Posted on Sep 27, 2018, 10 p.m.
By the time the average person reaches their 60s they will lose 30% of their muscle mass. It is possible to stay strong and independent as you age thanks to science, and it may even be possible to have in more muscle with the proper healthy lifestyle choices.
Proteins form muscles, bones, hair, skin, and the connective tissue that hold the body together. Proteins even make up the messengers within the body including hormones, the immune system, enzymes, and brain chemicals.
If the body does not have enough protein it will lose muscle mass, hair becomes brittle, skin sags, bones become weaker, and the immune system becomes sluggish. To add to that sex drives dwindle, anxiety and depression can set in, and you can become more likely to fall and suffer a hip fracture that you may be less likely to recover from. All of this explains why proteins are so important, and why not having enough is bad for health.
While it is true that proteins come from diet, that is not entirely accurate, proteins are made by the body. Diet is important as it supplies amino acids that are building blocks that create proteins. Not all amino acids get turned into proteins, some are turned into glucose and are burned for energy.
Protein sources go into the stomach and begin to be digested, the digestive system breaks the food protein into amino acids which go through the small intestine and into the bloodstream and are distributed throughout the body which takes the amino acids to make whatever proteins it needs such as muscle, organ cells, hormones, and so on.
Some of the protein from meat is turned into mean body mass, the rest into glucose for energy. Foods such as berries contain carbs that are burned for energy; and nuts contain fats that are also burned for energy.
Amino acids contain nitrogen, when turned into proteins the nitrogen remains in the body as part of the protein. When amino acids are converted to sugars the nitrogen is released and get passed in urine. Amino Acid Utilization can measure the amount of nitrogen in urine to determine if your food is being turned into proteins or sugars.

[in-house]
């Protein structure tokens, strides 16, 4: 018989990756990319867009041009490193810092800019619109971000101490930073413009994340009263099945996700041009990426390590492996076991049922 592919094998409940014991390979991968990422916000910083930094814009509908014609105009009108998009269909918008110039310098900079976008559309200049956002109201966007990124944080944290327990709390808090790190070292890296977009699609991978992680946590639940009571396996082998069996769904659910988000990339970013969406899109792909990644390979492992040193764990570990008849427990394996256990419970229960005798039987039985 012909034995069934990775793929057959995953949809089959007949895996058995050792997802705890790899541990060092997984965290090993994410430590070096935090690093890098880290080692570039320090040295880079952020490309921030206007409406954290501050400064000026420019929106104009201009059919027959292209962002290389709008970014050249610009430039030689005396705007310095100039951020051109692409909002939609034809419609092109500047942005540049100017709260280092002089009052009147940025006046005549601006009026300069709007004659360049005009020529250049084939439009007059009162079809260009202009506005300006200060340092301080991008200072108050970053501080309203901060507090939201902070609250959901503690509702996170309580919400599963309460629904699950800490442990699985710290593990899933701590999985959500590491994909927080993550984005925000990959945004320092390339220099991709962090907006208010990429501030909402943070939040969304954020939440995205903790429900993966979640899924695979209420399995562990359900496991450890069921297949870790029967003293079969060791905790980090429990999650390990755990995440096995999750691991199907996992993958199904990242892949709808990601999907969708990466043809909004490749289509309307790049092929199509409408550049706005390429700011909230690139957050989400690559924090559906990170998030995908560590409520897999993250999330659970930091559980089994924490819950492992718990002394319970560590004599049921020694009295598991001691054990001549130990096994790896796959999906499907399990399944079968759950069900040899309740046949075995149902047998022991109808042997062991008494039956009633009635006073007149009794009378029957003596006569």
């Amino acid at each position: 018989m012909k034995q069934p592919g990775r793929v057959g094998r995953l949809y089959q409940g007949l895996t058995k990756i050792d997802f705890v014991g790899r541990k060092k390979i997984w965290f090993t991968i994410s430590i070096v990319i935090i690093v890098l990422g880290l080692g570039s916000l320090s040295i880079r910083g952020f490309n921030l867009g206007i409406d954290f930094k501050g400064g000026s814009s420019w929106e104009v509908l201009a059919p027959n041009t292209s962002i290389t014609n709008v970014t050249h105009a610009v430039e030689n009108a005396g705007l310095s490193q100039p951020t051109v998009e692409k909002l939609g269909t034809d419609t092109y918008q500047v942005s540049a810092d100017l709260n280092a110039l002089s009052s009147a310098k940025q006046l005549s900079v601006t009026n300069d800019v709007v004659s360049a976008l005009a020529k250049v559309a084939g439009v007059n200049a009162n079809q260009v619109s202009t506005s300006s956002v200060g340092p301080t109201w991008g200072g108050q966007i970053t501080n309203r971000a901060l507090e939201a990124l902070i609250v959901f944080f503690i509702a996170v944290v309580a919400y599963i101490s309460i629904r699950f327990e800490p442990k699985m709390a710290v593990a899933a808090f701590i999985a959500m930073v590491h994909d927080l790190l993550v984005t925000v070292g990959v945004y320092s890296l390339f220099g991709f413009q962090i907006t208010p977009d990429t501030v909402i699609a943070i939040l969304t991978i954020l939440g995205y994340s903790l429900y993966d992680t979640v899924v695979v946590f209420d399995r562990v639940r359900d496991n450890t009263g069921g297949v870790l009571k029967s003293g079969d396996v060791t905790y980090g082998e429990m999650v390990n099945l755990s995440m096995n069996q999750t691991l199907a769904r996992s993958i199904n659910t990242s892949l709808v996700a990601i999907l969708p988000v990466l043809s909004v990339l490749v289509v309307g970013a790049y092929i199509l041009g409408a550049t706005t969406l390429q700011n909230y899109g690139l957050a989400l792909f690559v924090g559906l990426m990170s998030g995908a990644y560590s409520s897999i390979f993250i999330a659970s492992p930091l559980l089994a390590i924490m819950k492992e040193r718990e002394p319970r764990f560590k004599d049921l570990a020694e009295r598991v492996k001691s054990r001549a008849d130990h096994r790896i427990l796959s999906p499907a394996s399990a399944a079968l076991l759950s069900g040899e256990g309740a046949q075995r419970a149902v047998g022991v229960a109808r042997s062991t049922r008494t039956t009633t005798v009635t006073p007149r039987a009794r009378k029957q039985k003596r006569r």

The best sources of dietary protein are whole eggs at 47% AAU followed by meat, poultry, and fish, at 32% AAU. Protein powders are said to be good for building muscle, but most of those only have 17% AAU, that means 83% of the protein is being turned into sugars.
The main reason people lose so much lean body mass as the age can be attributed to 3 main reasons: not eating enough protein sources; eating the wrong sources for protein; and not digesting their protein. It is not enough just to eat protein sources, those sources must be digested and broken down into amino acids. With age the digestive system becomes weaker, tending to make less stomach acid and digestive enzymes which can cause a downward spiral. Enzymes are actually proteins, if one is protein deficient it stands to reason that not enough digestive enzymes would be produced, meaning food will not be digested properly leading to further the protein deficiency and even lower enzyme production, and so on in a circle.
Amino acids can be arranged by the body in many different combinations to make thousands of proteins from 21 amino acids. By taking amino acids orally via supplements they can directly go to the bloodstream to be used to build bone, muscle, connective tissues, hormones, enzymes and more without having to rely on the digestive system to build protein. However the right amino acids in the right combination must be taken. Some amino acids are made in the body, the rest are obtained in the diet, these are called the 9 essential amino acids: Leucine, Valine, lsoleucine, Lysine, Phenylalanine,Threonine, Methionine, Tryptophan, and Histidine.
A clinical study involving 500 overweight participants put the subjects on a diet of healthy vegetables and fats. Instead of meat, fish, or dairy they were given the amino acids as a supplement as their only protein source. Subjects lost 2-16 lbs per week while maintaining muscle mass, without feelings of hunger and deprivation. Subjects also reported younger looking skin and stronger, shinier hair.
Amino acids can help improve endurance, improve hair, nails, and skin, prevent injuries, strengthen bones, boost immunity, support better moods and concentration, help to alleviate food sensitivity symptoms, and boost overall wellbeing while helping to reduce the loss of muscle mass, risk of injury and loss of mobility that comes with age.
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